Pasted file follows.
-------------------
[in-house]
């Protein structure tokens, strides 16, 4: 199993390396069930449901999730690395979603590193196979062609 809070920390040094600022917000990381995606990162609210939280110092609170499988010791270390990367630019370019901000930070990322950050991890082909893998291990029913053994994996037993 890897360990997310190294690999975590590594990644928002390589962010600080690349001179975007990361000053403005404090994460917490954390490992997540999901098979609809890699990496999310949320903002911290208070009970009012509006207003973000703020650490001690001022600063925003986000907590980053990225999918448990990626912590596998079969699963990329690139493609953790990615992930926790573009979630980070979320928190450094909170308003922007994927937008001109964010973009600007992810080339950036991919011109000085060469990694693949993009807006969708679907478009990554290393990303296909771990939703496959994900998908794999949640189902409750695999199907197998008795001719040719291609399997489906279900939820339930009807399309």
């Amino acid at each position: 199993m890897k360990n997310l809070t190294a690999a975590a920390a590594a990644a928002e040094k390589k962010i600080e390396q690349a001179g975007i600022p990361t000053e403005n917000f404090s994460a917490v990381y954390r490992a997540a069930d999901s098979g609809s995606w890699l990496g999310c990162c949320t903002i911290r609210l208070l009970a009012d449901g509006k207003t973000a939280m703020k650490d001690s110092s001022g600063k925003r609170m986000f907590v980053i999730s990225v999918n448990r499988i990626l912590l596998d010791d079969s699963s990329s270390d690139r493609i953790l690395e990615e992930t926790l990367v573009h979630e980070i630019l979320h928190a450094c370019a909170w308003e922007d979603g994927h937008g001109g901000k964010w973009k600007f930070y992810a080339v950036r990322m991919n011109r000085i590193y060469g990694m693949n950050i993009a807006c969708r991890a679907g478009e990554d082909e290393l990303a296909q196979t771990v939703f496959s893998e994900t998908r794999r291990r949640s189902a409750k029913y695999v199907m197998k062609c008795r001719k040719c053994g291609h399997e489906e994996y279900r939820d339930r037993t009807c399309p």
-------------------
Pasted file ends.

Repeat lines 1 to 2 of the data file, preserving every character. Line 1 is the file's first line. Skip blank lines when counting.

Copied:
[in-house]
């Protein structure tokens, strides 16, 4: 199993390396069930449901999730690395979603590193196979062609 809070920390040094600022917000990381995606990162609210939280110092609170499988010791270390990367630019370019901000930070990322950050991890082909893998291990029913053994994996037993 890897360990997310190294690999975590590594990644928002390589962010600080690349001179975007990361000053403005404090994460917490954390490992997540999901098979609809890699990496999310949320903002911290208070009970009012509006207003973000703020650490001690001022600063925003986000907590980053990225999918448990990626912590596998079969699963990329690139493609953790990615992930926790573009979630980070979320928190450094909170308003922007994927937008001109964010973009600007992810080339950036991919011109000085060469990694693949993009807006969708679907478009990554290393990303296909771990939703496959994900998908794999949640189902409750695999199907197998008795001719040719291609399997489906279900939820339930009807399309």